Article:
BLITZER: To our viewers, you're in THE SITUATION ROOM. Happening now, united they stand.
In a rare show of unity all three presidential candidates are equally outraged by something that's been happening. They're putting their anger on the same page, literally. We'll tell you what's going on.
President Bush compares Iraq and Afghanistan to World War II. What does he see as the similarities? And are they fair comparison comparisons? We're watching this story as well.
His new book is entitled "Churchill, Hitler, and the Unnecessary War: How Britain lost its empire and the West lost the world".
How does Pat Buchanan explain his belief Britain created the conditions in Europe for someone like Hitler to arise and this contention that the U.S. right now is on a similar misguided global path. Pat Buchanan is here as well.
I'm Wolf Blitzer. You're in THE SITUATION ROOM.
Allies of President Bush are not mincing any words in their very angry reaction to their new book by the former White House Press Secretary Scott McClellan.
Joining us now from Austin, Texas, Dan Bartlett. He was the communications director in the Bush White House, effectively Scott McClellan's boss. Here to talk about these very serious charges that McClellan is leveling in his new book, "What Happened".
Among other things, Dan, he says this: "What I do know is that war -- what I do know is that war should only be waged when necessary, and the Iraq war was not necessary. This from a White House press secretary who defended this war for years.
This is a very serious charge given the number of American troops who have been killed, the hundreds of billions of dollars that have been spent. What do you say about this charge?
DAN BARTLETT, FMR. WHITE HOUSE COUNSELOR: Well, Wolf, you're right. Scott McClellan did say these things, defended this war from the podium. In fact, in the most private of moments within the West Wing of the White House, with his closest colleagues, he never raised these concerns he's now airing in this book.
That I think is why it's so troubling to see this type of tell- all book that we're now reading about. It's really like listening or reading a completely different person than we all got to know.
BLITZER: You've known him for a long time.
BARTLETT: I've known him for more than a decade. And I must say there's no one more shocked and surprised by the allegations.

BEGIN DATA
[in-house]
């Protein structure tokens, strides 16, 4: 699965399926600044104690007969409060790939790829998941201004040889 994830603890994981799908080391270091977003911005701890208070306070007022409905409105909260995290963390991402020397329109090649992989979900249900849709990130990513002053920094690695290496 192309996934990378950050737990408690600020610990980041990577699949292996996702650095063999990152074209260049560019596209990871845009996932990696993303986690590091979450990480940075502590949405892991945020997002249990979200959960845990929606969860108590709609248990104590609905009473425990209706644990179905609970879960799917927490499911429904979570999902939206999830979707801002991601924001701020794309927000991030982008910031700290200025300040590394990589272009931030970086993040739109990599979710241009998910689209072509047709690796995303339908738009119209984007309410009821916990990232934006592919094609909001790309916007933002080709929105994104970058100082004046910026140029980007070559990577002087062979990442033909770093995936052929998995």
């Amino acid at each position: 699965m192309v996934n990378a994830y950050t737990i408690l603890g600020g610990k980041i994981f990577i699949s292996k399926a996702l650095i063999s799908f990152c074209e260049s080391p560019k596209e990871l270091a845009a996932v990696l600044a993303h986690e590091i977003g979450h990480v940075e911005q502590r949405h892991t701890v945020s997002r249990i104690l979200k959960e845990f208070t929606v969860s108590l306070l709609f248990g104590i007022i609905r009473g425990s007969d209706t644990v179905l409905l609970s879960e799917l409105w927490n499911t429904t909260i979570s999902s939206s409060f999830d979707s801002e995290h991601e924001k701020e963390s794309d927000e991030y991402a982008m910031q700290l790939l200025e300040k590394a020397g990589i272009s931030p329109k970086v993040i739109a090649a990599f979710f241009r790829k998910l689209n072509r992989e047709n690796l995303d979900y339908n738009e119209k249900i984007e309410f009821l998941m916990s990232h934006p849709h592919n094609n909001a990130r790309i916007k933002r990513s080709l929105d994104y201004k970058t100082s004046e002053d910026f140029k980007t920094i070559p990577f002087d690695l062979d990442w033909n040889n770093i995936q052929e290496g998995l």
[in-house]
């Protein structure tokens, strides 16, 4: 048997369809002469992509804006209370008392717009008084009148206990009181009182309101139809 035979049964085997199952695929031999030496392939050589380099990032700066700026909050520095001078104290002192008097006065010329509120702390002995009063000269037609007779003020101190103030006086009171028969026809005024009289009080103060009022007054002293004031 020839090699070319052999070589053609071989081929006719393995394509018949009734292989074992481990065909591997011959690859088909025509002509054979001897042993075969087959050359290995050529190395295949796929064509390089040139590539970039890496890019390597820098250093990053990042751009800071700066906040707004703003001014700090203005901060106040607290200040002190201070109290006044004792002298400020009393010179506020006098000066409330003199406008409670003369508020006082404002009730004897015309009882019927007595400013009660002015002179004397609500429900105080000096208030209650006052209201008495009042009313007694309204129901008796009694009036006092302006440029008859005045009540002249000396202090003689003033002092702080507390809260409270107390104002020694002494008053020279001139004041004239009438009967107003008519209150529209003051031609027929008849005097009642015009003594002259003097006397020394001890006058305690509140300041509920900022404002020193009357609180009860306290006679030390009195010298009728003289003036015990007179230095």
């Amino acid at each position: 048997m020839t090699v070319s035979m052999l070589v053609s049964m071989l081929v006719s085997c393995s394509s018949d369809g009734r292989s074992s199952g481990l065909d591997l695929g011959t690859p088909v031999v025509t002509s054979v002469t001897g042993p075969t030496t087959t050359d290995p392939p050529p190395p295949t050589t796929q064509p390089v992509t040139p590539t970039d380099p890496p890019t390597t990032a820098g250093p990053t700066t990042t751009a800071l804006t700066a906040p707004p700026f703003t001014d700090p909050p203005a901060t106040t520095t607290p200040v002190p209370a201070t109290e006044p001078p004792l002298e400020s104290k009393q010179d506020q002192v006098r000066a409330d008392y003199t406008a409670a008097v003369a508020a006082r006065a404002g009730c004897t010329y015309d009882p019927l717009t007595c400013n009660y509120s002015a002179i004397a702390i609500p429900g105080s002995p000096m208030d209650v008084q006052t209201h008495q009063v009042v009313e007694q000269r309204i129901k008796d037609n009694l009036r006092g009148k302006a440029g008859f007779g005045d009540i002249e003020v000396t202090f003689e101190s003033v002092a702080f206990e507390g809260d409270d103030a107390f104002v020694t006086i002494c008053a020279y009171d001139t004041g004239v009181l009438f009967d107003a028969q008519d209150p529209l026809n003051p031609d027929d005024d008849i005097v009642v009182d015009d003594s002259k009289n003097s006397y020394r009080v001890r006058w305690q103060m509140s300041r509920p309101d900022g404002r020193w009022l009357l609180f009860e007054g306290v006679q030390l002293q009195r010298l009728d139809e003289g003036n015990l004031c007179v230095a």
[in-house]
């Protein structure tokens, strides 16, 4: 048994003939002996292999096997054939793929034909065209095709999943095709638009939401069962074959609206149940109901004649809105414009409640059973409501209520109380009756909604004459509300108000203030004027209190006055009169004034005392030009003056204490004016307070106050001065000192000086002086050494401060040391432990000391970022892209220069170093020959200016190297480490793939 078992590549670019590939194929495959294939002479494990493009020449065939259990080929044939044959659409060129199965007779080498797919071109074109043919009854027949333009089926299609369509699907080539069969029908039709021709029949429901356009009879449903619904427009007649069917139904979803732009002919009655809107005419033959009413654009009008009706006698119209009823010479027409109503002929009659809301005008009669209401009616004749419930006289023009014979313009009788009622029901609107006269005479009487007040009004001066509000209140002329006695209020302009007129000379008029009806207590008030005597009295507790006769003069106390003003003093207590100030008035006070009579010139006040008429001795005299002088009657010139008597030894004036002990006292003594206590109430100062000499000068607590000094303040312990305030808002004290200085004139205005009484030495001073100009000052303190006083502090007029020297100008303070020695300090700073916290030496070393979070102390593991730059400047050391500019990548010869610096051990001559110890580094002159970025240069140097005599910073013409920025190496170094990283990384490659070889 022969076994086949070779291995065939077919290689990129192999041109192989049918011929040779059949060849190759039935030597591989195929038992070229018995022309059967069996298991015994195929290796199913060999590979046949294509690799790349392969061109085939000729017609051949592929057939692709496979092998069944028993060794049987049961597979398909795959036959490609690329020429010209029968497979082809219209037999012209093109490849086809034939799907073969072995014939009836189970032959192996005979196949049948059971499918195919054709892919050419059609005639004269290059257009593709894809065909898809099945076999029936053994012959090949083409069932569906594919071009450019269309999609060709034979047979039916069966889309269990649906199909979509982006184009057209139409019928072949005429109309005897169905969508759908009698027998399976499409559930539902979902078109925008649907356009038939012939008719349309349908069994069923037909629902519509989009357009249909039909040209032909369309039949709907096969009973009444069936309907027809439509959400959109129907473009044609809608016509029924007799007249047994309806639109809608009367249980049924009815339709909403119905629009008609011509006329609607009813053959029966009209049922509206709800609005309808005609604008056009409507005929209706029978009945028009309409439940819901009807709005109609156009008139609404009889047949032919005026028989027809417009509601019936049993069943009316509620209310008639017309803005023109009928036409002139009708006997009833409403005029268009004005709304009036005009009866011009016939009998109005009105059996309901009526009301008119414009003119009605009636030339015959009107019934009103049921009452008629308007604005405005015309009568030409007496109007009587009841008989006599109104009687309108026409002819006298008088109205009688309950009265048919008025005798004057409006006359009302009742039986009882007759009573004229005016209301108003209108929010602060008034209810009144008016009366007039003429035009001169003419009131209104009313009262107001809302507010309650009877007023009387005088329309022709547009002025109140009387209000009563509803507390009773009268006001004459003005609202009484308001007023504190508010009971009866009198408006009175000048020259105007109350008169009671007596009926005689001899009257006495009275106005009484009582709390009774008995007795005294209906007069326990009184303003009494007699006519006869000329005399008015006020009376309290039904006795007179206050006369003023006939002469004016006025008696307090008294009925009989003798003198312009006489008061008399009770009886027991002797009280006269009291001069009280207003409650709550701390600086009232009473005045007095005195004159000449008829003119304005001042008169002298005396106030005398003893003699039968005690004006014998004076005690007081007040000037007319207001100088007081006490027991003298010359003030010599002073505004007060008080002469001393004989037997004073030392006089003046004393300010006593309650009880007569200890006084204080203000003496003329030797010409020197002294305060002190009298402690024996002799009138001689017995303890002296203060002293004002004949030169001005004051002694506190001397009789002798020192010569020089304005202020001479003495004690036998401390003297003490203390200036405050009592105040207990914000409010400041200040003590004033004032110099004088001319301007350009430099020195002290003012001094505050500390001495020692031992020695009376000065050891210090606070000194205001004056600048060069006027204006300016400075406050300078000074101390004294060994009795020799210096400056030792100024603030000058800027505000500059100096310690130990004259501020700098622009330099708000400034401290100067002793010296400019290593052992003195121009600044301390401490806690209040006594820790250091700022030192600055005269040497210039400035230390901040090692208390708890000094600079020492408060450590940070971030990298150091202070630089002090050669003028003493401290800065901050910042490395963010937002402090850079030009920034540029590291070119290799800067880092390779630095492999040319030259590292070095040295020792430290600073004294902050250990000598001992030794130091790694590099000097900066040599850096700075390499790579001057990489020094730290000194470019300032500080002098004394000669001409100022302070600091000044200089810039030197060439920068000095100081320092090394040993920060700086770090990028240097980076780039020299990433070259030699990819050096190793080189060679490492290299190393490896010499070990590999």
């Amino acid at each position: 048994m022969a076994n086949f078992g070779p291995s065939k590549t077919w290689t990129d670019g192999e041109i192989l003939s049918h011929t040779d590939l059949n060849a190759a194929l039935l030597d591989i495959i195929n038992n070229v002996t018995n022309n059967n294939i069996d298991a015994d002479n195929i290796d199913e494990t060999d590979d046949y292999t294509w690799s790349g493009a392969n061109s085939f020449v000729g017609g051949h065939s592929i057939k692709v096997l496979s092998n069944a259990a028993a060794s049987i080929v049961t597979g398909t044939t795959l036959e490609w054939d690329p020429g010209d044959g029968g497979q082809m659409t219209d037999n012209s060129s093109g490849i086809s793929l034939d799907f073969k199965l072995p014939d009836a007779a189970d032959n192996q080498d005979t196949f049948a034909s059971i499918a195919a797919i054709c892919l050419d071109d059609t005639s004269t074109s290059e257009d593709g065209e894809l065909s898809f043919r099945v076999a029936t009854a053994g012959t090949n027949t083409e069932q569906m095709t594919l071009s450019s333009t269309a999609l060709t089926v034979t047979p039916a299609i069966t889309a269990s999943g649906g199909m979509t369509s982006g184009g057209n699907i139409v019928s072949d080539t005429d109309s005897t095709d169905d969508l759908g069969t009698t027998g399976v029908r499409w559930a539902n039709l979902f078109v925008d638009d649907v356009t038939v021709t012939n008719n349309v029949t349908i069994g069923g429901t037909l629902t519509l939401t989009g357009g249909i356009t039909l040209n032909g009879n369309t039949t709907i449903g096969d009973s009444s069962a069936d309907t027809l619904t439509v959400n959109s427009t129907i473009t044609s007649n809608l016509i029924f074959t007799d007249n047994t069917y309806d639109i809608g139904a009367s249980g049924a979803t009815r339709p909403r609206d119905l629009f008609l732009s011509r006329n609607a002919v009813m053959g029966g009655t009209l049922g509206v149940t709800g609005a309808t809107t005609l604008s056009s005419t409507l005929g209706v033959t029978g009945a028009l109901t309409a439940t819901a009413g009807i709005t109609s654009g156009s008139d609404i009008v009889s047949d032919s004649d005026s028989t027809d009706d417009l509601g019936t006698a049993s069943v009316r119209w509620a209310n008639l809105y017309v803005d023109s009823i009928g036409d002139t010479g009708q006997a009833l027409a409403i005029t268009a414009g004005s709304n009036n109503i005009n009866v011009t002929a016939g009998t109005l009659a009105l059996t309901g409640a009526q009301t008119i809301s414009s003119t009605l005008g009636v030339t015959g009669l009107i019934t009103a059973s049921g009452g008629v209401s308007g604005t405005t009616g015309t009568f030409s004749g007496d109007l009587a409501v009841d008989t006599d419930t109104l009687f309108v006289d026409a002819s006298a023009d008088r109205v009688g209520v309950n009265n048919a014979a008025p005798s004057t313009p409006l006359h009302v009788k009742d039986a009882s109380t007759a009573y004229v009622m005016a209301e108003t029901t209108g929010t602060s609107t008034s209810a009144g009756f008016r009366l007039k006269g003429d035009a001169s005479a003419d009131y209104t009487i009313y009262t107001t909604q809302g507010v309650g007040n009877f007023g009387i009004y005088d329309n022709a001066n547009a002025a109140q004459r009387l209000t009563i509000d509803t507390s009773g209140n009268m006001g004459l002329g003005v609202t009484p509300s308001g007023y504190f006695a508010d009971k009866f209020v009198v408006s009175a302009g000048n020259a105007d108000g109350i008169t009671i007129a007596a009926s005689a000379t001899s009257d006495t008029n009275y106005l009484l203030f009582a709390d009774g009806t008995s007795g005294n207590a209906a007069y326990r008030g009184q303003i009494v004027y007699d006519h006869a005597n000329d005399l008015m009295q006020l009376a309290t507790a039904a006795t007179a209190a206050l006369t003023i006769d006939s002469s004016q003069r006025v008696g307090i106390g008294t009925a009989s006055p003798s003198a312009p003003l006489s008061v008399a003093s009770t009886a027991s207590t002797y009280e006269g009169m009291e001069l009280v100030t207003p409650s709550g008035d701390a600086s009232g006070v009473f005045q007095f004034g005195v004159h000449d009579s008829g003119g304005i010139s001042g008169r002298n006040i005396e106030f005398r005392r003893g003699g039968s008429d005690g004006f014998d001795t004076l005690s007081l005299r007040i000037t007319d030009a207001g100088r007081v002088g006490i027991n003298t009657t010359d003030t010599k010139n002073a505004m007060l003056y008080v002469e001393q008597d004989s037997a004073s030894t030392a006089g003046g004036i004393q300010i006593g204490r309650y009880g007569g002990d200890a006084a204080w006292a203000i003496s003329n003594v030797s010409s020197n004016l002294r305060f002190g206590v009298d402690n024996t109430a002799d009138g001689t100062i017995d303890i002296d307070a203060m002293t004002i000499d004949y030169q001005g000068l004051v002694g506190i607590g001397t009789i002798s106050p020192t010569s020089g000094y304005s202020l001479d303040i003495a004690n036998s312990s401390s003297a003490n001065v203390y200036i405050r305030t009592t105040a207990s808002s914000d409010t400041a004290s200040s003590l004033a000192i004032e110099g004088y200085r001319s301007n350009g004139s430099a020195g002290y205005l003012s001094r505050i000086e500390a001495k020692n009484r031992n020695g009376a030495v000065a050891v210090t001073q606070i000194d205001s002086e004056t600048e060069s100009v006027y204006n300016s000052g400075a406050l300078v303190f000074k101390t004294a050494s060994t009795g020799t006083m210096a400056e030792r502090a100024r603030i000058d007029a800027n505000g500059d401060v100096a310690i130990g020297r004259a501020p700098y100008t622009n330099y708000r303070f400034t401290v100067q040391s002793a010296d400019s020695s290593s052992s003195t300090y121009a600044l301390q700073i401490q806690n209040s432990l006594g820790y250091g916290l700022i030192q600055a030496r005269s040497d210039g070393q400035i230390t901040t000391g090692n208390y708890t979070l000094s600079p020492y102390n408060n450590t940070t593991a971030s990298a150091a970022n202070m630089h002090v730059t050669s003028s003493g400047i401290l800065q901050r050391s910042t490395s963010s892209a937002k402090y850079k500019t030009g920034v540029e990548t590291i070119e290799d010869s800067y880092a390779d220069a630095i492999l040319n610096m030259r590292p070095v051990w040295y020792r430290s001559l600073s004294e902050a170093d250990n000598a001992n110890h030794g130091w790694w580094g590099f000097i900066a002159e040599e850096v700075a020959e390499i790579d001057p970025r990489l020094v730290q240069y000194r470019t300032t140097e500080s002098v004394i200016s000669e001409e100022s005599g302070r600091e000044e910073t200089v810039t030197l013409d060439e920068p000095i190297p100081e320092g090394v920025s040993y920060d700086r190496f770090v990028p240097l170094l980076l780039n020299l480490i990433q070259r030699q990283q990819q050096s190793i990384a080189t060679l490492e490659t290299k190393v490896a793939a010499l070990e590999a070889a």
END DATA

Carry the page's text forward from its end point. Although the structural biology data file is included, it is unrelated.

BLITZER: Was there ever a moment he came to you, during his years working for you in the White House? You were effectively his boss as the communications director. And he said, you know, Dan, I really feel this is a mistake?
BARTLETT: No. In fact, he didn't. And was very much supportive of this president. I think he still is trying to be supportive personally of the president. These types of allegations, without raising any of these concerns throughout his whole tenure -- and I think another important point, Wolf, to stress is that during that critical buildup to the war, Scott McClellan was not the press secretary. He was the deputy press secretary who dealt with domestic issues.
So he would not even have been really -- have access to the types of meetings and deliberations that the president participated in. So that's why it's also a little bit, I think, misguided for him to make these kind of broad con -- accusations and draw these big conclusions about the president.
BLITZER: But you know what, he goes into specifics on this president. And he was, as you say, during that period the deputy press secretary, and later becoming the press secretary. He writes this in the book about the president.
"He and his advisers confused the propaganda campaign with the high level of candor and honesty so fundamentally needed to build and then sustain public support during a time of war."
He doesn't flatly say the president was lying to the American people, but that's the upshot.
BARTLETT: Well, now, I think this is the part that gives me the biggest concern about this book. Because to give credibility to such an outrageous accusation, that mostly was coming from the left wing of the Democratic Party, is really disappointing.
There is a key difference, Wolf, between intelligence being wrong and those who were explaining the war to the American people deliberately lying to them. And that this president was deliberately trying to mislead the public. Nothing could be further from the truth. I think Scott McClellan knows that.
On the other hand, or at least on the other side of the ledger, he also accuses that the media didn't do a good enough job in the lead up to the war, which I think is wrong as well. They asked the tough questions. You asked the tough questions. The fact of the matter was the weapons of mass destruction weren't there. The intelligence was wrong.